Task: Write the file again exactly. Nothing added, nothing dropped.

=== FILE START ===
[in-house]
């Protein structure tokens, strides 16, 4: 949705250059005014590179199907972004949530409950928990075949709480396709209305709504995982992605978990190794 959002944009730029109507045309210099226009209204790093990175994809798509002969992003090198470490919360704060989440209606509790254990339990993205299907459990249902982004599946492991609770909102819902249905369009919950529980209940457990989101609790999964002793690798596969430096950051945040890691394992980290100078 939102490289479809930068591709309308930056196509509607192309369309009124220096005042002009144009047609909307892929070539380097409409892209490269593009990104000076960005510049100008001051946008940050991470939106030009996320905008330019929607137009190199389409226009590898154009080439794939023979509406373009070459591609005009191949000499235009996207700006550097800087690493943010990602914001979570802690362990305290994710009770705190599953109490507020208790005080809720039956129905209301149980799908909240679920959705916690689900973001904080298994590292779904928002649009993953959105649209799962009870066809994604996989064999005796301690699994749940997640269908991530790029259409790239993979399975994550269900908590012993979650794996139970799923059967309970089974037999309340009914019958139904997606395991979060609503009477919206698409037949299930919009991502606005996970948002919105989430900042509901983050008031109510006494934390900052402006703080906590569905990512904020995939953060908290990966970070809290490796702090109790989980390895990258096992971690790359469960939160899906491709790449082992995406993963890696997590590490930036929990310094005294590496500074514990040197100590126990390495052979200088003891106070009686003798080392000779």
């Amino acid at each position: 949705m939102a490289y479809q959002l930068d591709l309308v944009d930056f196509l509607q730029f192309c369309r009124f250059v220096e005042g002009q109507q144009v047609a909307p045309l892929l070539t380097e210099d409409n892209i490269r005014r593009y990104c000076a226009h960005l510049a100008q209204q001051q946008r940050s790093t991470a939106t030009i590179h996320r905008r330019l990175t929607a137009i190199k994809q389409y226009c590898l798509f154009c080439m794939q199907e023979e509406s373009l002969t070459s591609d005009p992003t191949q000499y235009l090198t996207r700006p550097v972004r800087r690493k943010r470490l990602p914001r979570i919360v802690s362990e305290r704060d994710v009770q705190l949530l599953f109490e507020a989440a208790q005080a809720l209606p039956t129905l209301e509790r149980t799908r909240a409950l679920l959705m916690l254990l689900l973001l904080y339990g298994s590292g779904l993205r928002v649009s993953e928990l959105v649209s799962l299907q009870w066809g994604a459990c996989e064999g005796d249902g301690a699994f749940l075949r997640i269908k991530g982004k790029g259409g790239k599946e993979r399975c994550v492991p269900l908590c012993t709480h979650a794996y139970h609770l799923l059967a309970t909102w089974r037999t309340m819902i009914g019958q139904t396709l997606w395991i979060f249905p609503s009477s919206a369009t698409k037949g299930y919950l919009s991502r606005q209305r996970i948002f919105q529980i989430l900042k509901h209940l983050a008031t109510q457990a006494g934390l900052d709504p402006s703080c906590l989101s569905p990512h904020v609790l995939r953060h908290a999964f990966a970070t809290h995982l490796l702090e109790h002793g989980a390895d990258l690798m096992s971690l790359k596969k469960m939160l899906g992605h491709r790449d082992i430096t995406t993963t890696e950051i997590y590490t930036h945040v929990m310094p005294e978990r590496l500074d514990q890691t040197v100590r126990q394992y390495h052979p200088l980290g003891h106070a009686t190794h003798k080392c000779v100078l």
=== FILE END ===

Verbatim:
[in-house]
């Protein structure tokens, strides 16, 4: 949705250059005014590179199907972004949530409950928990075949709480396709209305709504995982992605978990190794 959002944009730029109507045309210099226009209204790093990175994809798509002969992003090198470490919360704060989440209606509790254990339990993205299907459990249902982004599946492991609770909102819902249905369009919950529980209940457990989101609790999964002793690798596969430096950051945040890691394992980290100078 939102490289479809930068591709309308930056196509509607192309369309009124220096005042002009144009047609909307892929070539380097409409892209490269593009990104000076960005510049100008001051946008940050991470939106030009996320905008330019929607137009190199389409226009590898154009080439794939023979509406373009070459591609005009191949000499235009996207700006550097800087690493943010990602914001979570802690362990305290994710009770705190599953109490507020208790005080809720039956129905209301149980799908909240679920959705916690689900973001904080298994590292779904928002649009993953959105649209799962009870066809994604996989064999005796301690699994749940997640269908991530790029259409790239993979399975994550269900908590012993979650794996139970799923059967309970089974037999309340009914019958139904997606395991979060609503009477919206698409037949299930919009991502606005996970948002919105989430900042509901983050008031109510006494934390900052402006703080906590569905990512904020995939953060908290990966970070809290490796702090109790989980390895990258096992971690790359469960939160899906491709790449082992995406993963890696997590590490930036929990310094005294590496500074514990040197100590126990390495052979200088003891106070009686003798080392000779």
């Amino acid at each position: 949705m939102a490289y479809q959002l930068d591709l309308v944009d930056f196509l509607q730029f192309c369309r009124f250059v220096e005042g002009q109507q144009v047609a909307p045309l892929l070539t380097e210099d409409n892209i490269r005014r593009y990104c000076a226009h960005l510049a100008q209204q001051q946008r940050s790093t991470a939106t030009i590179h996320r905008r330019l990175t929607a137009i190199k994809q389409y226009c590898l798509f154009c080439m794939q199907e023979e509406s373009l002969t070459s591609d005009p992003t191949q000499y235009l090198t996207r700006p550097v972004r800087r690493k943010r470490l990602p914001r979570i919360v802690s362990e305290r704060d994710v009770q705190l949530l599953f109490e507020a989440a208790q005080a809720l209606p039956t129905l209301e509790r149980t799908r909240a409950l679920l959705m916690l254990l689900l973001l904080y339990g298994s590292g779904l993205r928002v649009s993953e928990l959105v649209s799962l299907q009870w066809g994604a459990c996989e064999g005796d249902g301690a699994f749940l075949r997640i269908k991530g982004k790029g259409g790239k599946e993979r399975c994550v492991p269900l908590c012993t709480h979650a794996y139970h609770l799923l059967a309970t909102w089974r037999t309340m819902i009914g019958q139904t396709l997606w395991i979060f249905p609503s009477s919206a369009t698409k037949g299930y919950l919009s991502r606005q209305r996970i948002f919105q529980i989430l900042k509901h209940l983050a008031t109510q457990a006494g934390l900052d709504p402006s703080c906590l989101s569905p990512h904020v609790l995939r953060h908290a999964f990966a970070t809290h995982l490796l702090e109790h002793g989980a390895d990258l690798m096992s971690l790359k596969k469960m939160l899906g992605h491709r790449d082992i430096t995406t993963t890696e950051i997590y590490t930036h945040v929990m310094p005294e978990r590496l500074d514990q890691t040197v100590r126990q394992y390495h052979p200088l980290g003891h106070a009686t190794h003798k080392c000779v100078l």